The aim of reconstructive surgery in an infective non - union of a longbone, involves not just getting control of infection and achieving a sound union, but also to correct any deformity or length discrepancy (especially in the lower limbs), so that the resultant limb can restore good limb functionality and restore the pre-injury quality of life. A multitude of factors play a crucial role in this humungous task, viz; the patient's age, metabolic status, mobility of the foot and ankle, integrity of the neuro-vascular structures, health of the muscles and tendon causing the movements and above all the patient's own patience and motivation. The non-union site is addressed primarily depending on its active or quiscent infective status. If the infection is active the prior to definitive treatment with the fixator, after through debridement and resection of nonunion site, until punctuate bony bleeding points are seen are followed by application of antibiotic impregnated beads (usually gentamycin, vancomycin or cephalosporins). This is held in situ for about 4-to-6-week s, until active discharge stops. In the meanwhile, based on the intraoperative culture sensitivity report appropriate antibiotics are initiated and maintained for 2 weeks parentally and thereafter for 4 weeks orally. Once it is evident that the infection is under satisfactory control and the fracture is no more draining of pus, then the definitive procedure of LRS (orthofix) is initiated. The next step is to decide on the amount of limb shortening, we need to correct. If distraction is contemplated, then the appropriate diaphysee-metaphyseal junction is chosen and the corticotomy performed with a distinct set of instruments. Care is taken to preserve the periosteum, to the extent possible circumferentially, as the play a vital role in osteogenesis. The non-union site is then visited, fracture ends are freshened, antibiotic beads of already in place removed and bone grafting if deemed necessary, is harvested from the ipsi-lateral illiac crest, by a separate team with separate instruments. Muscle and tendons, adhering to the bone are elevated and sinus tract if any are excised. Acute docking of the non-union site is done. The non- union site is compressed from POD 1 at the rate of 0.25mm/ day for 2 to 3 weeks. Rarely the "Accordion" method of alternate compression and distraction is employed at the acutely docked non-union site. The distraction at the corticotomy site is begun on POD 7 and proceeds at the rate of 1mm/day (0.25mm in four m stances during the waking hours of the patient, viz; 6 am to 10 pm).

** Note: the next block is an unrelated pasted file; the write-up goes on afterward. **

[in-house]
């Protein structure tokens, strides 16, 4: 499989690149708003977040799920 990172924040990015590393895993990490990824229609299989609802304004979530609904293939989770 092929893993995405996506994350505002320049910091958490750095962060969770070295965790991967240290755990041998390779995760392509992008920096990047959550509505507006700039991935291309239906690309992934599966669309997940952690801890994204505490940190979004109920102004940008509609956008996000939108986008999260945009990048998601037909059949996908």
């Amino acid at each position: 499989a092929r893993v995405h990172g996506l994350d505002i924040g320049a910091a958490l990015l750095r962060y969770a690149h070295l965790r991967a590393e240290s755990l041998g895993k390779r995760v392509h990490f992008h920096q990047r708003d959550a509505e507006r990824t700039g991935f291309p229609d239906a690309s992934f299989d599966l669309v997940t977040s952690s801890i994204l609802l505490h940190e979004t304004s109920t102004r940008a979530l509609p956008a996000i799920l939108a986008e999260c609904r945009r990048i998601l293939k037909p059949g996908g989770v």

In the 12 months of recruitment, we had 26 cases of infective non-unions of long bones of these 80.77 (n=21) were male and 19.23 (n=5) were female patients. Majority of these patients 57.69% (n=15) cases were in the age group 26 to 30 years followed by 23.07 % (n=6) cases in the age group 31 to 35 years. Our mean age group in males was 31.05 years (range 26 to 45 years) and in the females was 29.5 years (range 26 to 45 years). The average shortening was 4.96 cm (range 2 to 6.2 cm). Of the 26 cases, except the 3 which belonged to humerus, all 23 cases underwent corticotomy. Since we did not have cases of shortening beyond 7cm, bifocal corticotomy was not performed in any of our recruited cases. Active and passive mobilization of the adjacent joint was encouraged from the day following operation. Ambulation and partial weight bearing was started from POD 3; depending upon patient's compliance, pain, local soft tissue condition and the quality of the bone. Patients were discharged and asked to follow-up at bi- weekly intervals for the first two months and thereafter at monthly interval until bony union. Patients were educated about pin tract dressing, hygeine of the external fixator and the technique of compression and distraction. At each follow - up in the OPD problems of pin tract infection, loosening of pins, bolts, clamps were addressed. X-rays were taken at monthly intervals until bony regenerate was formed. Thereafter twice the distraction time were given for consolidation. The average duration of time for union was less for humerus (mean 6.4 months) compared to femur (mean 10.4 months). These are in closed comparison to those to Seenappa et al. [45] whose study reported mean humeral time to be 6.2 months, for femur 9.3 months and tibia 10.2 months. In the study by Seenappa et al. [46] the incidence of complex non-union was common in the third (40%) decade with male preponderance (93%) and RTA (83%) was the most common mechanism of injury. In our study the incidence of infective non-union was in the late 2nd decade (26 to 30 years, 57.6%). The male preponderance in our study was 80.77% RTA constituted for 76.92% of all cases as mechanism of injury in our study. Their study had 10.72% (n=3) of failure to acheive union, whereas in our study 11.54% (n=2) required plate augmentation and bone grafting. We had pin tract infection (34.62%) and joint stiffness 38.46% as our majority of complication which settled with regular dressing and physiotherapy. 26.92% (n=7) case of tibial non-union had equinus deformity of ankle requiring TA surgical procedures. 7.69% of premature union of corticotomy, required surgical re-corticotomy as the proximal and of the distraction site in Tibia and the distal end of the distraction site in the femur.